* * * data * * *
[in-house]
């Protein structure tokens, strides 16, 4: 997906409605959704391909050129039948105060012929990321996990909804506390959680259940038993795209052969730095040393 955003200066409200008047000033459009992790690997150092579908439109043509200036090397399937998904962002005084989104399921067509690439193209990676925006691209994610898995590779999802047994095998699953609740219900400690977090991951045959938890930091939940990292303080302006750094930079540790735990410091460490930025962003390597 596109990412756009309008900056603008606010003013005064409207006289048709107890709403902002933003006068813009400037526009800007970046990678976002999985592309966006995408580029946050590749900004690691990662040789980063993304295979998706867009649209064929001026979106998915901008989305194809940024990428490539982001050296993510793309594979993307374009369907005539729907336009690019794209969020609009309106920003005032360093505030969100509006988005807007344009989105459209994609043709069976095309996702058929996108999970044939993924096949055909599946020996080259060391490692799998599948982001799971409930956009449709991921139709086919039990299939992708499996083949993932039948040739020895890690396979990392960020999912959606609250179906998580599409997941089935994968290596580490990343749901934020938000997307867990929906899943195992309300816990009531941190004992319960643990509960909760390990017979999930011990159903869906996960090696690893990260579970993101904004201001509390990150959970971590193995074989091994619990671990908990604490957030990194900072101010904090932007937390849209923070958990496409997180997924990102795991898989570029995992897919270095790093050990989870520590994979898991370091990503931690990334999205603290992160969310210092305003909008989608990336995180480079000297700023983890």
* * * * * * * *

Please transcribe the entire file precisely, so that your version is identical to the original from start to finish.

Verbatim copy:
[in-house]
């Protein structure tokens, strides 16, 4: 997906409605959704391909050129039948105060012929990321996990909804506390959680259940038993795209052969730095040393 955003200066409200008047000033459009992790690997150092579908439109043509200036090397399937998904962002005084989104399921067509690439193209990676925006691209994610898995590779999802047994095998699953609740219900400690977090991951045959938890930091939940990292303080302006750094930079540790735990410091460490930025962003390597 596109990412756009309008900056603008606010003013005064409207006289048709107890709403902002933003006068813009400037526009800007970046990678976002999985592309966006995408580029946050590749900004690691990662040789980063993304295979998706867009649209064929001026979106998915901008989305194809940024990428490539982001050296993510793309594979993307374009369907005539729907336009690019794209969020609009309106920003005032360093505030969100509006988005807007344009989105459209994609043709069976095309996702058929996108999970044939993924096949055909599946020996080259060391490692799998599948982001799971409930956009449709991921139709086919039990299939992708499996083949993932039948040739020895890690396979990392960020999912959606609250179906998580599409997941089935994968290596580490990343749901934020938000997307867990929906899943195992309300816990009531941190004992319960643990509960909760390990017979999930011990159903869906996960090696690893990260579970993101904004201001509390990150959970971590193995074989091994619990671990908990604490957030990194900072101010904090932007937390849209923070958990496409997180997924990102795991898989570029995992897919270095790093050990989870520590994979898991370091990503931690990334999205603290992160969310210092305003909008989608990336995180480079000297700023983890």